Mulbarton grandmother’s rallying call for Race for Life

Debbie Genery in her Race for Life T-shirt. Photo: Bill Smith

Debbie Genery in her Race for Life T-shirt. Photo: Bill Smith - Credit: Archant © 2013

A Norfolk cancer survivor, who has undergone ten operations in the last seven years, is urging women to make a stand against the disease by taking part in Race for Life.

Debbie Genery, of Mulbarton, said her positive attitude had helped her overcome the disease after being diagnosed with breast cancer in 2006.

The 49-year-old, who celebrated her birthday yesterday, is calling on women across Norfolk to sign up to this year's Race for Life events to raise thousands of pounds for Cancer Research UK. The popular women-only runs will be staged at the Royal Norfolk Showground on May 18 and 19.

Mrs Genery, who has run the Mulbarton Gymnastics Club in the village since 1995, has taken part in two previous Race for Life events alongside her three daughters, Alice Cutting, 28, Amy Thorogood, 27, and Sadie Garrett, 25.

'Last year my sister did Race for Life for me, but I had just had another operation on the mastectomy site so I wasn't able to join her. It's a great cause and a fantastic day out, and I just want to urge women to give it a go – research is really important,' she said.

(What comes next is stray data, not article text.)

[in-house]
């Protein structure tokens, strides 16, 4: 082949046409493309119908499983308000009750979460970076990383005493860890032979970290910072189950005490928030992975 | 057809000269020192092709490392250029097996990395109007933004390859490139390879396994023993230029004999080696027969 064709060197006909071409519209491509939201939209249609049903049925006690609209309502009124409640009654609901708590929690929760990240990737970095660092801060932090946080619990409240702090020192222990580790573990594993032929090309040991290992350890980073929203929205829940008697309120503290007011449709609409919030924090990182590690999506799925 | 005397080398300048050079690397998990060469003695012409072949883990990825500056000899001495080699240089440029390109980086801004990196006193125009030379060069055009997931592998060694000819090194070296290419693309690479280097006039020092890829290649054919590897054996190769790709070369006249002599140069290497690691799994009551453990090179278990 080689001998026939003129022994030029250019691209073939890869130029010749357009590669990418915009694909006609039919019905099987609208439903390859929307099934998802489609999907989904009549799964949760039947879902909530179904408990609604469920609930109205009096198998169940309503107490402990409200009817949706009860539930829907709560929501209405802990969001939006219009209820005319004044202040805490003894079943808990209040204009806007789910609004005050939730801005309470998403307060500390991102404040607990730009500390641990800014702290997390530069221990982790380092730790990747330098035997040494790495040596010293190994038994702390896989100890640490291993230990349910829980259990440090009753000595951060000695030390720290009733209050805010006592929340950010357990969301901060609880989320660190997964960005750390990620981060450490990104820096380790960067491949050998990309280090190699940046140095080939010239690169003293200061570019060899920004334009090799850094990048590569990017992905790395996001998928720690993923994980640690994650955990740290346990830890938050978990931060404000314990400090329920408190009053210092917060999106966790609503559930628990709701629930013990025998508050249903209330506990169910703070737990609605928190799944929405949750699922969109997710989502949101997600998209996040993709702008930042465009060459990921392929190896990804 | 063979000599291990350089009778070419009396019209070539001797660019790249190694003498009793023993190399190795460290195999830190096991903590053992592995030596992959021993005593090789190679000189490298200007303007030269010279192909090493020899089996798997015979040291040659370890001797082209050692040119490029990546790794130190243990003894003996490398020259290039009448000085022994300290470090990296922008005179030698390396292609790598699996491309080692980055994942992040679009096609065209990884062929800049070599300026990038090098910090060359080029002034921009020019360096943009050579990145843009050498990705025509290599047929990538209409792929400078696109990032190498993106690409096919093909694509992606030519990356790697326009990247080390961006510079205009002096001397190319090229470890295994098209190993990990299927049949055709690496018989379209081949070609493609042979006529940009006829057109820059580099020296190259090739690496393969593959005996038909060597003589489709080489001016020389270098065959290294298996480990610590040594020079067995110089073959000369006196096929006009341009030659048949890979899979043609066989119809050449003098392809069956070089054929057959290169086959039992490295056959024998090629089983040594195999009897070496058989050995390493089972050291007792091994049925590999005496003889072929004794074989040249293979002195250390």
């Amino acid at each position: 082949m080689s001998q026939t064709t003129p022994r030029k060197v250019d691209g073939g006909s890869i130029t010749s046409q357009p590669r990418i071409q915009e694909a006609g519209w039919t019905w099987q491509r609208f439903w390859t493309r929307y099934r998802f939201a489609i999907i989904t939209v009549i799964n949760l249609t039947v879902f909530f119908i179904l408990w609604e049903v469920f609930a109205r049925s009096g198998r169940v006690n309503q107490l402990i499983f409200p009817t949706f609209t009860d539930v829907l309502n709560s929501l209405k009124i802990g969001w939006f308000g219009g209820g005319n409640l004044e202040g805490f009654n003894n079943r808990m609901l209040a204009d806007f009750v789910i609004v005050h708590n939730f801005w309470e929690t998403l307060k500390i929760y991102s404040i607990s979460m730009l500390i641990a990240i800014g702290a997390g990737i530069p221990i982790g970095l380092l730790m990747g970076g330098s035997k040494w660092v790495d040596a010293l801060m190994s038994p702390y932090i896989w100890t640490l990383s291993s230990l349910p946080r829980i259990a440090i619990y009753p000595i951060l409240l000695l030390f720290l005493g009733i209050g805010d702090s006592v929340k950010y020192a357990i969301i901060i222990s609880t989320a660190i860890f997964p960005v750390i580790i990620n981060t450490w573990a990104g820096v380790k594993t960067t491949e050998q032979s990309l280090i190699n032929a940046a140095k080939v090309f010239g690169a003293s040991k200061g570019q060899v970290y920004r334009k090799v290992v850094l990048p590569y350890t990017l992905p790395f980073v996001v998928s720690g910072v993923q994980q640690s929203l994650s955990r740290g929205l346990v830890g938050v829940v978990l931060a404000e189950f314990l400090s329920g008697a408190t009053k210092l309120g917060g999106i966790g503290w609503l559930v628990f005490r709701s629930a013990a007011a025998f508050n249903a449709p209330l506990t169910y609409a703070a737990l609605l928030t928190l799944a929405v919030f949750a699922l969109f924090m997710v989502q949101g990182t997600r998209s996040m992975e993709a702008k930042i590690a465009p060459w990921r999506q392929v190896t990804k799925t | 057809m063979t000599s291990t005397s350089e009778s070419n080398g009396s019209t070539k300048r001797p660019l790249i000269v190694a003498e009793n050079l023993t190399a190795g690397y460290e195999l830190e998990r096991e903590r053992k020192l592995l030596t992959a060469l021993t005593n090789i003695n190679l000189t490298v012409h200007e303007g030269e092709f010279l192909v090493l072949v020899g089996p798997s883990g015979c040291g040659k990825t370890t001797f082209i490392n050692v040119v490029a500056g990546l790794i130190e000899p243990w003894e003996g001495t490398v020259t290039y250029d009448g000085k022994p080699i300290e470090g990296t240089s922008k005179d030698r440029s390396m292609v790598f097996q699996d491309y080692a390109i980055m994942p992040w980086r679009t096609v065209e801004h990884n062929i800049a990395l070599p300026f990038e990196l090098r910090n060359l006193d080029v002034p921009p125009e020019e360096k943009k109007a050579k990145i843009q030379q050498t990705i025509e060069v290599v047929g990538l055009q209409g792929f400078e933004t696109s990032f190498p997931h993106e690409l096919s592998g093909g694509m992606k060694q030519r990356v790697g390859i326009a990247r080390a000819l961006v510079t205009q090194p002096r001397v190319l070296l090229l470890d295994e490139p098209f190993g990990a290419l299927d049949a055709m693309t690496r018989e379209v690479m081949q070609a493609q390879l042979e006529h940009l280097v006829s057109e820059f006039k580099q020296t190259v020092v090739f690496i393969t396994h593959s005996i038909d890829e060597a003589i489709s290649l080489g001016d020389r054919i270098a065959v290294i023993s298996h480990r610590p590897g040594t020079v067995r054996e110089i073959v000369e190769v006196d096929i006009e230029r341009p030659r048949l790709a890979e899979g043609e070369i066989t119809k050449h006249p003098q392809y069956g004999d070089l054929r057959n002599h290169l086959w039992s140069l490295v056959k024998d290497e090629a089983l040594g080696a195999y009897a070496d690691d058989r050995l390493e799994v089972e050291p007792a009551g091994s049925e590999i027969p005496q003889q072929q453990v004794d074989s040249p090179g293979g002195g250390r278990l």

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Mrs Genery first found a lump in her breast in 2005, which was revealed to be benign. By the time she had a check-up a year later, she could feel another lump. Although assured it was benign, she asked for it to be removed to set her mind at rest.

The lump turned out to be cancer, which had spread to her lymph nodes. In August 2006, Mrs Genery had a full mastectomy followed by six months of chemotherapy and five weeks radiotherapy, finishing in February 2007.

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However, after several subsequent operations to have a breast implant, the implant was removed because it was too painful. She also endured several more cancer scares due to recurring polyps in her uterus, which turned out to be benign growths due to side-effects from her treatment. She eventually had a hysterectomy in November 2010, and her medication was switched to minimise side-effects.

Mrs Genery continued to work throughout her illness as an estate manager for supported housing estate Hanover Gardens in Mulbarton. She also kept up her role as instructor for Mulbarton Gymnastics Club, which she has run for 18 years. She also became a grandmother in September when her daughter Alice gave birth to baby Ellis and her daughter Sadie is seven months pregnant.

'Cancer has changed my outlook because I have realised that life is short. My family are quite protective, but we are only here once and I would rather do what I enjoy doing rather than sitting at home. I want to enjoy my life and make the most of it,' she said.

'I can't do cartwheels and join in with the gym sessions the way I used to, but that's just something I've had to accept,' she said.

To enter Race for Life go to www.raceforlife.org or call 0845 600 6050.

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